The unanimous witness of the New Testament Christians throughout the ages is that Jesus is God and human.

Jesus encompasses full Divinity beyond the limitations of scientific measurement or death. And Jesus encompasses full humanity, living within a very particular historical context. Here it’s important to note the words of womanist author Jacqueline Grant: “The significance of Christ is not his maleness, but his humanity.”

Athanasius of Alexandria’s great written works were defenses of the true Deity and true humanity of Jesus. This is Christianity’s starting point. The Nicene Creed (primarily the work of Athanasius) affirms Jesus was “of one being with the Father (God)” and that Jesus “was made man (human).” So, for Athanasius and the Nicene bishops Jesus is fully God and fully human. The point the Nicene bishops failed to clarify is the relationship between the two.

What does it mean for Jesus to be God and human? What does that look like? These profound questions affect all Christian theology. Early Mystics knew the vital importance of these questions, so they carefully answered them. Their elegant answers are the focus of the chapter six of Healing The Divide.

The Gospel of John states, “And the word became flesh and lived among us….” (John 1:14). In what sense, then, should we say the Word became flesh? The Gospel of Matthew gives us the word Emmanuel, meaning “God with us” (Matthew 1:23). Again, what does it mean for God to be with us? In Colossians Paul writes “In Christ all the fullness of the Deity lives in bodily form” (Colossians 2:9, NIV). Colossians says Jesus is God in human form. Again, what does it mean for the fullness of the Deity to live in bodily form?

Things get confusing quickly. For sometimes the human Jesus wielded the power of God, like when Jesus cursed the fig tree (Mark 11:12-14). That’s probably what I would do if I wielded the power of God. On a bad day I would curse fig trees and anything else in my way. Other times Jesus’ Divinity seemed to wield his humanity, like when he calmed the storm on the Sea of Galilee (Matthew 8:23-27) and when he healed the sick. So much spiritual power poured through Jesus that if someone touched the hem of his garment they came away whole (Mark 5:25-29). Yet there’s no way to spell out: “Okay, this time Jesus’ humanity is at work and this other time Jesus’ Divinity is at work.”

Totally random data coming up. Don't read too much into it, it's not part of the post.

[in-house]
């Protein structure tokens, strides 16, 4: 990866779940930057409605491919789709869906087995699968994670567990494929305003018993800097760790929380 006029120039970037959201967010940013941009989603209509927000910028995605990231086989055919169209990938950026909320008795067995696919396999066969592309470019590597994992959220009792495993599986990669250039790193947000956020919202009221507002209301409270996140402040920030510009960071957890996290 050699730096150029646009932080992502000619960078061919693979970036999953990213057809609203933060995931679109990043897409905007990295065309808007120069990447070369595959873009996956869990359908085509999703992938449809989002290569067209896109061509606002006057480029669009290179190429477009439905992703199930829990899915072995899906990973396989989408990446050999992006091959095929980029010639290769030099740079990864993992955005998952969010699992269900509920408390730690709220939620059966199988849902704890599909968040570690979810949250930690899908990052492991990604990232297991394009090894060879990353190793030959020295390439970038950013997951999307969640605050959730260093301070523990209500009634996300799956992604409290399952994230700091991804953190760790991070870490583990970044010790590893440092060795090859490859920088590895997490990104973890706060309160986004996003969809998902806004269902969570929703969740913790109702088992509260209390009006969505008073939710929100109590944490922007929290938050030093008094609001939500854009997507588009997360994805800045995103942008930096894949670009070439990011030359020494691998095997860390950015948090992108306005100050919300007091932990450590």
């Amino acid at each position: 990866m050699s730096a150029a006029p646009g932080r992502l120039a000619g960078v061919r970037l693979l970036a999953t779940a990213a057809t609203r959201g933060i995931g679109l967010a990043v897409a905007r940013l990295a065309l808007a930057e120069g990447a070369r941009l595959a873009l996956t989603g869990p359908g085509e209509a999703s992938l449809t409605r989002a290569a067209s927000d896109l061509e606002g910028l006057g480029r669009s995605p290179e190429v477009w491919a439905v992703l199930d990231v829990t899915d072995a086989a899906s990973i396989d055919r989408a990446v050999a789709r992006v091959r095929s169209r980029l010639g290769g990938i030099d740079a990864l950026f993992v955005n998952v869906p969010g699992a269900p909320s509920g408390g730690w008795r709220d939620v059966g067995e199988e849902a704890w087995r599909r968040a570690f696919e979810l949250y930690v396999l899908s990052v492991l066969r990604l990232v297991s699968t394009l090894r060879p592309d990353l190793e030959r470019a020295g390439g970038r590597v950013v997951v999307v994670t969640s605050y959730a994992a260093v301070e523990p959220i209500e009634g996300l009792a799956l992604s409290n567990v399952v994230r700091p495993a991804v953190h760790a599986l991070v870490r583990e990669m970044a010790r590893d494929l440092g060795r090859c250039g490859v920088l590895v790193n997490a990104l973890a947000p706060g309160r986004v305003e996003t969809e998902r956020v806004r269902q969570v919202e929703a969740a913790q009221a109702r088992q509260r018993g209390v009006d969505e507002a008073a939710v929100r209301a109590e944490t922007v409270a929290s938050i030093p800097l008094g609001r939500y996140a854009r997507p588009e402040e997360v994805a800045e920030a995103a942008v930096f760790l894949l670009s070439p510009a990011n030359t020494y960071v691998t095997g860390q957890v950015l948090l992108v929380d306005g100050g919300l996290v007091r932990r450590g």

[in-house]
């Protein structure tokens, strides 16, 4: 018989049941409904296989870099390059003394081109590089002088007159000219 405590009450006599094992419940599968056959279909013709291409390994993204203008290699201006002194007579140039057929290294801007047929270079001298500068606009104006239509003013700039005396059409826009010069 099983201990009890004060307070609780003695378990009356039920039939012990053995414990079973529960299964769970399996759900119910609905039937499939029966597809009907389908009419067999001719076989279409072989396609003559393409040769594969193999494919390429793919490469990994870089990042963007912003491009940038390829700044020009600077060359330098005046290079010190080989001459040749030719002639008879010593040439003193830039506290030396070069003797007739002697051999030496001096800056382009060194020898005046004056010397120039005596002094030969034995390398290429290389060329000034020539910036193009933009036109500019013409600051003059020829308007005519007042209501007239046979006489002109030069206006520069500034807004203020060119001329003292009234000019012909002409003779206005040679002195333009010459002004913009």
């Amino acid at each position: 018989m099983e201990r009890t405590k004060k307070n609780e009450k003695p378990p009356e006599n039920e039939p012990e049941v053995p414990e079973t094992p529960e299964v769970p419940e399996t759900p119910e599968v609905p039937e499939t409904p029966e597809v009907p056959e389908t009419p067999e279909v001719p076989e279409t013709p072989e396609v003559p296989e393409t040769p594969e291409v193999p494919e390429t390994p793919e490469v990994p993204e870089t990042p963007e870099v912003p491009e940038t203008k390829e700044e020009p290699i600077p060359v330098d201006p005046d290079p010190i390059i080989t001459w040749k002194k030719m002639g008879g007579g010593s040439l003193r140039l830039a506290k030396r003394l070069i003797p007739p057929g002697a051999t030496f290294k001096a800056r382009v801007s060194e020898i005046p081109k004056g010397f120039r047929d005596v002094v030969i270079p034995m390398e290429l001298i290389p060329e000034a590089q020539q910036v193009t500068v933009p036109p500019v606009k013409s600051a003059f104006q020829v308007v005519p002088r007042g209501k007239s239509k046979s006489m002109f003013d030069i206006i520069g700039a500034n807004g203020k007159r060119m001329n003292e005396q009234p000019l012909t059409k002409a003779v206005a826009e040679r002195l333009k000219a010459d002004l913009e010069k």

In Norman Mailer’s Gospel According To The Son, Jesus says “I had said ‘it was easier for a camel to pass through the eye of a needle than for a rich man to enter the kingdom of heaven,’ yet from the other side of my mouth, I had, if only for an instant, scorned the poor.” I’m not in agreement with Mailer’s statement, but I appreciate his paradoxical treatment of Jesus.

Throughout the Gospels here’s constant creative tension between Jesus’ Divinity with a capital D and his humanity with a lower case h. For the Alexandrian Mystics these two aspects of Jesus are a moving target–a dynamic we will never pin down. And we can never say definitively, “here is where the humanity ends and the Divinity begins.” They are an incomprehensible unity, a non-dual essence, a dynamic whole!

Merry Mystery! Merry Christmas!